There are also loans structured specifically for startups. The Small Business Administration has a microloan program, which gives small loan amounts to budding businesses at very reasonable rates.

If you’re looking for a traditional loan, or feel it would work best, people were the least dissatisfied in 2018 getting financing from a small bank, according to the Federal Reserve. Of those who got small bank loans last year, only 46% reported facing challenges, as opposed to 53% with large bank loans, and 63% with online lenders. 

Within those numbers, however, the reasons for being dissatisfied varied. The most cited issues with small banks were their waiting times for approval and funding, and the most cited issue with online lenders were their high-interest rates and unfavorable repayment terms. 

But then there’s the logistics of getting business funding, like how much of a credit risk your business is. Small banks only approve 47% of those considered “high credit risk,” as opposed to 76% for online lenders.

These are all the things you’ll have to take into account when trying to get business funding. If you have bad or little business credit, an online lender might be your best option, even though they have higher interest rates.

Do Lenders Want You To Succeed? 

The world of finance isn’t really structured to help small businesses succeed. It’s more or less structured to keep big businesses successful. Just remember, lending is a business too. If you can’t pay or keep up with their terms, they’ll do whatever they can to get money from you. If you’re starting a new business, there are some things you should keep in mind that will not only set you up for success but also help you make a case to get funded.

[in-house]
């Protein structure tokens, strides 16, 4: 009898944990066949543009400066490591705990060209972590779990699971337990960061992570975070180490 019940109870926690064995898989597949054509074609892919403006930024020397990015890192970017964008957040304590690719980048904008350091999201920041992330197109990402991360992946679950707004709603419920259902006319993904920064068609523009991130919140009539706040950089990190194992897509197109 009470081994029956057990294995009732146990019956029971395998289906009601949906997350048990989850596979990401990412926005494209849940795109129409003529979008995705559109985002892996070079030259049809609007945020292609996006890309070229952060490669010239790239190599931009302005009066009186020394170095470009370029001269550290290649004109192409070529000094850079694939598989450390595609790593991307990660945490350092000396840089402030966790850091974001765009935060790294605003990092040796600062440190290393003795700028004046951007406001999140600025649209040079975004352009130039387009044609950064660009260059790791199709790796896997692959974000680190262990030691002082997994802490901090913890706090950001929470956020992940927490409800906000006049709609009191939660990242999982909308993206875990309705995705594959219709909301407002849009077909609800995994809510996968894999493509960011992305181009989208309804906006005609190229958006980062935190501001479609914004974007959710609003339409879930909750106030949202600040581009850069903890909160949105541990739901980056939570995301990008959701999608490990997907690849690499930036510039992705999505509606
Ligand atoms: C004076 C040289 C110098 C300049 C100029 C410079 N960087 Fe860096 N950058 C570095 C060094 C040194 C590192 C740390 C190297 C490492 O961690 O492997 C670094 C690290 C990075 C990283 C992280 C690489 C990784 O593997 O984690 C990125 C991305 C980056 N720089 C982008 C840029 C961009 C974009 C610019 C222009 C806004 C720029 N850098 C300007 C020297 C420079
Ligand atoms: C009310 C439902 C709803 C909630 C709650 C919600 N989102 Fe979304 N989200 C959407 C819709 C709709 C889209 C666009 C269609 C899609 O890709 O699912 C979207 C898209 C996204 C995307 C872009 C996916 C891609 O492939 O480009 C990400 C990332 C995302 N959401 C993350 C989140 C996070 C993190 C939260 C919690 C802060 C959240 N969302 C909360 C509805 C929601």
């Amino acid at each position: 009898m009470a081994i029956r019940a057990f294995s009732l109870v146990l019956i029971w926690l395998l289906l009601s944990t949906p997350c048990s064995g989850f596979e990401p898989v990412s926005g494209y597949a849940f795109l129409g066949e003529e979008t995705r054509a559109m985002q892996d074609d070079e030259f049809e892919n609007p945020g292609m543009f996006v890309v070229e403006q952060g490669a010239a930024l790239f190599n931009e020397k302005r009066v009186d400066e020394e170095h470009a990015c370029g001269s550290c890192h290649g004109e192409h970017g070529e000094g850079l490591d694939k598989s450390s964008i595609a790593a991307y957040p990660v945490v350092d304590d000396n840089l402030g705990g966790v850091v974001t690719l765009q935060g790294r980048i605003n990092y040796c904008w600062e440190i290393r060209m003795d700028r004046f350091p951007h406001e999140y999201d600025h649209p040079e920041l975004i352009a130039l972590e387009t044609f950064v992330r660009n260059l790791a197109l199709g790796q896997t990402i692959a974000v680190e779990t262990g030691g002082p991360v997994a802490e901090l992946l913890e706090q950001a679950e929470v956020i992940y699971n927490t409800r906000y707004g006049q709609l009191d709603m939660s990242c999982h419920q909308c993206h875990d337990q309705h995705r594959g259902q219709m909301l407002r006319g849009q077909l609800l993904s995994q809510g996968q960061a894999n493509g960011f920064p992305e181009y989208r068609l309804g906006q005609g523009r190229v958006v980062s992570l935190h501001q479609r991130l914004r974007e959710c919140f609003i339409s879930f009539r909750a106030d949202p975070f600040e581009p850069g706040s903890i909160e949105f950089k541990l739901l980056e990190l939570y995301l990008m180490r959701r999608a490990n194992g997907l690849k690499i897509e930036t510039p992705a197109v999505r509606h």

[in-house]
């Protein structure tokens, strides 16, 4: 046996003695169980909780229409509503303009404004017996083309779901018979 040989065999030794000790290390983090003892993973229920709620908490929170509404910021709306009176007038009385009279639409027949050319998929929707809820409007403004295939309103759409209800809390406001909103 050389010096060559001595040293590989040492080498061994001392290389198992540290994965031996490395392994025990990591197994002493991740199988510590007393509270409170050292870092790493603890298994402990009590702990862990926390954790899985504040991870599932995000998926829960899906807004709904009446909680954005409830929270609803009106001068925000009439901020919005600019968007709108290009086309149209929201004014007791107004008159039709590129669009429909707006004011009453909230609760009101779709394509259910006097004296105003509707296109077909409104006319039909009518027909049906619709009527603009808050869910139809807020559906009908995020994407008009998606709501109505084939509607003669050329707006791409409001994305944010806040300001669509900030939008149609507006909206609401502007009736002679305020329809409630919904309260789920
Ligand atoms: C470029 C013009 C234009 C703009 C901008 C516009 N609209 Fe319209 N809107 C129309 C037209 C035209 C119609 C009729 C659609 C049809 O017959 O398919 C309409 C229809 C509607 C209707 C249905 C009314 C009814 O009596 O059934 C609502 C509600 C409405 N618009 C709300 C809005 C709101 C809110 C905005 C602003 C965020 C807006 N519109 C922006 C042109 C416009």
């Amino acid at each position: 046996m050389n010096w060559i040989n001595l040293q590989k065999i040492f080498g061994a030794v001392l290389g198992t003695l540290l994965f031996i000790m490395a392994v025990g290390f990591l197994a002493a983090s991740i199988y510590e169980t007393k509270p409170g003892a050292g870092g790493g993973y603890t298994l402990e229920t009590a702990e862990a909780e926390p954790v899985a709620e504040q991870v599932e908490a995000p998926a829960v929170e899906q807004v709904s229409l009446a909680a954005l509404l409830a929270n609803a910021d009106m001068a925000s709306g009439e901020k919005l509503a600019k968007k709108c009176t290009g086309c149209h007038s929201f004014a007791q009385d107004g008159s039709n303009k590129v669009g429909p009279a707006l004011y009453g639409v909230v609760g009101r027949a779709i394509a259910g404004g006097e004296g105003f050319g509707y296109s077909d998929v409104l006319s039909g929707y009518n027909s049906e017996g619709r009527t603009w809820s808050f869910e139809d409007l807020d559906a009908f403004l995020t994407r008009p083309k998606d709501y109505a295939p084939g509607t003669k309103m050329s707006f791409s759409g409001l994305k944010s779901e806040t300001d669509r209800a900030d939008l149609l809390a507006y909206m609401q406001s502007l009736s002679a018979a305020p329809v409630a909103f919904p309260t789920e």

Tech market intelligence platform CB Insights compiled a list of the top reasons that startup businesses don’t make it. At the top of the list was a lack of market need – of the failed businesses included in the research, 42% of them failed because they didn’t fill a market void, or there wasn’t a demand for their product. It’s important to analyze the market you’re looking to enter – whether it be a tech market or a retail market – to make sure that there’s an actual need for your product. You wouldn’t make a lemonade stand in the middle of the winter in Minnesota, would you?

The next most popular reason businesses fail, unsurprisingly, was running out of cash. 29% of failed startups cited this as the reason they didn’t make it. Next came not having the right team, getting outcompeted, and then finally, pricing and cost issues. Most businesses surveyed were within tech-related fields, but even if you’re not a tech startup, there are valuable lessons to be learned from the failure of other businesses.

So What Does All This Mean?

When you want to get your business funded, there are a lot of obstacles you’ll have to face. That’s the ugly side of business financing – it’s like a game of blackjack, and you have to play your cards right in order to guarantee you’ll come out of it successfully. Some of it is luck, and a lot of it is skill.

If you want help, though, that’s why FaaSfunds is here. If you’re starting a business and want to build your business credit, or you’re looking for funding options, or you’ve been around for a while and want to know what your next move should be – FaaSfunds is your go-to business finance tracker and funding advisor. We’ll match you up with the funding that best fits your business, no matter your credit score or financial history. If you want to know what FaaSfunds can do for you, click the button below to get started today.